Project YES was first implemented in Charleston, WV, in 1990 as an attempt to remedy the developmental problems of "at-risk" youth. The program had 112 participants and 15 teen mentors at two sites. The project was conducted by West Virginia University and the Charleston Housing Authority, with contributions made by county and local government. The first year included only self- esteem and academic components. In its second year, Project YES began in a low-income area of Wheeling, WV, with 160 participants and 15 teen mentors, and for the first time included physical and health education components. The academic component added a computer division. The 1993 program, a repeat of the Wheeling program, added three new program sites in Pittsburgh, PA, Bluefield, WV, and Fairmont, WV.

Program Set-Up

The program is directed at low income, high crime sectors of towns and cities. This implies that the Project is usually implemented in, or near, public housing. The Summer 1993 program even used vacant apartments in public housing projects to conduct some of the activities. A rehabilitated vacant house and community centers have also served as Project locations.

The program is conducted five days per week, from 8:30 a.m. to 4 p.m. The current design runs for six weeks in the summer. The participants are grouped by age and divided into groups of around 15 to 20 each. The typical day begins with a nutritious breakfast. The bulk of the day involves sessions of 40 minutes each, with about 10 minutes between sessions to get to the next one. There is a 30-minute break for lunch. The day is planned so that periods of low physical activity are followed by high energy sessions. The curriculum is customized for each age group. For example, the 12-year-olds may learn about word processing on the computers, while the 6-year-olds may be using the computers to develop basic literacy skills like spelling. Ninety percent of the participants at the three sites were African-American. Roughly sixty percent were female, and the average age was ten years old.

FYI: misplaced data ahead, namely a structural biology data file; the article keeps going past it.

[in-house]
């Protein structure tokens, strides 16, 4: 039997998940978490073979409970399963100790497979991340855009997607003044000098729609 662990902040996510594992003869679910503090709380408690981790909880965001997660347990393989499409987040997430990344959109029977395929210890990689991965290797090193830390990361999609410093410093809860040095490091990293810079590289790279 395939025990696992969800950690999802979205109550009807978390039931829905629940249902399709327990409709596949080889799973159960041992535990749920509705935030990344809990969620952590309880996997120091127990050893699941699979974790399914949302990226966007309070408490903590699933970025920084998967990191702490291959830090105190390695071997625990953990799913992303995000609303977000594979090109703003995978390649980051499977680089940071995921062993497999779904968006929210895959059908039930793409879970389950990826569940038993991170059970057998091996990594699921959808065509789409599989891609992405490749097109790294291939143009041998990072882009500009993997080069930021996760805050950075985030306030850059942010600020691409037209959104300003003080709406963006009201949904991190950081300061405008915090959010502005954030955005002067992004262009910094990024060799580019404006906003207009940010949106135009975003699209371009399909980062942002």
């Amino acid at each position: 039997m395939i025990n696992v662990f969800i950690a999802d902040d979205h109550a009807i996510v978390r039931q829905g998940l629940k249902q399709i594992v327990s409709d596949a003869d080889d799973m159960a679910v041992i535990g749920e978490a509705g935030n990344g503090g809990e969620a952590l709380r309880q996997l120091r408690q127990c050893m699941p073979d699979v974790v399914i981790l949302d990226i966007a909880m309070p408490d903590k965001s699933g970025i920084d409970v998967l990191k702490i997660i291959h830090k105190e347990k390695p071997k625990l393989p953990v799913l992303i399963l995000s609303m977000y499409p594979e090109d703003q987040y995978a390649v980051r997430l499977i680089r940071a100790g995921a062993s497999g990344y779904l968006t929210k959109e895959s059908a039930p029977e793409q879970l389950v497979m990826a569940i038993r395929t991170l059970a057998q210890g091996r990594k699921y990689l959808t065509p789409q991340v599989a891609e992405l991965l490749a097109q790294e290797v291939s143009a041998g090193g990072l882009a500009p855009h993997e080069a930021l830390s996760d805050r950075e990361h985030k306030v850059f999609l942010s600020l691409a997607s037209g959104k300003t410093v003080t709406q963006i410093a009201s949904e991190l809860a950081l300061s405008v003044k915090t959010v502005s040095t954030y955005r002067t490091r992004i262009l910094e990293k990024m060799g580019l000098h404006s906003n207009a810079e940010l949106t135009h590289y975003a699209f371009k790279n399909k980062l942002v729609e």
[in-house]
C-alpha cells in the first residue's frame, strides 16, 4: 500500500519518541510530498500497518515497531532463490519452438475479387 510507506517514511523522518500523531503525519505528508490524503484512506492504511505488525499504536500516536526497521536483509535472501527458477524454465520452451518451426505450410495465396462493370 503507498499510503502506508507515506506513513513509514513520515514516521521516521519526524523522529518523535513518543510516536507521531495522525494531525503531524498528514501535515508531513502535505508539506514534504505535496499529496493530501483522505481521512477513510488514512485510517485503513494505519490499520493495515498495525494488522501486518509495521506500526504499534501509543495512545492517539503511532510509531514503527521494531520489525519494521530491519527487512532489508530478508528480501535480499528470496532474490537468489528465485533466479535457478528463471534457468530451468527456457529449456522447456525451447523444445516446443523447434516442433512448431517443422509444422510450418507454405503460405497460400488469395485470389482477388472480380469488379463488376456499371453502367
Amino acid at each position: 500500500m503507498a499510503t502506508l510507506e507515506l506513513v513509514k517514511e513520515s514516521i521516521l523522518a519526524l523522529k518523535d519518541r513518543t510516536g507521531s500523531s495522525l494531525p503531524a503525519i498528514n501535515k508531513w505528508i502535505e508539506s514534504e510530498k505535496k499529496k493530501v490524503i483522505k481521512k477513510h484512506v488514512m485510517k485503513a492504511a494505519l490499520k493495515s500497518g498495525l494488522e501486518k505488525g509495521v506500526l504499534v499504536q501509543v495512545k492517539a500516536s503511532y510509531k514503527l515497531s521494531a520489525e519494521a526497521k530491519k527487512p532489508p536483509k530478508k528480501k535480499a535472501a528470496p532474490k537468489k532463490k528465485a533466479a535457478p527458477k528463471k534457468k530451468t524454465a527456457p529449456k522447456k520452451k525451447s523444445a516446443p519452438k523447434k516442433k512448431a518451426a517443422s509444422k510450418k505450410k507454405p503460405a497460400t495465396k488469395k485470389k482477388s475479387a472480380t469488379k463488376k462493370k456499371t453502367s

Implementation of the Program

The multidisciplinary approach is what makes Project YES unique. There are several disciplines represented, all of which have the possibility to evolve or be refined to meet the group needs

  1. Academic enrichment - The academic enrichment portion includes computer programs selected for literacy and math skills. Participants are taught basic computer skills for one or two sessions, then are shown how to use the software. Programs are similar to video games, but success depends on achievement of academic skills (spelling, math, etc.). Older children are introduced to word processing, desktop publishing, and illustration programs that they used to produce a camp newsletter.

  2. Fitness and health - Each morning begins with stretching and aerobic exercises. Physical education consists of biking and swimming, which take place daily and weekly, respectively. Safety education, as pertains to biking and swimming, accompanies these activities. In addition, dance instruction is included as another means of improving fitness.

  3. Self-concept development - The groups participate in a class specifically targeted toward improving self-esteem. This occurs in a semi-formal, structured setting. Lesson plans typically address the children's relationship to family, friends, and others in the community.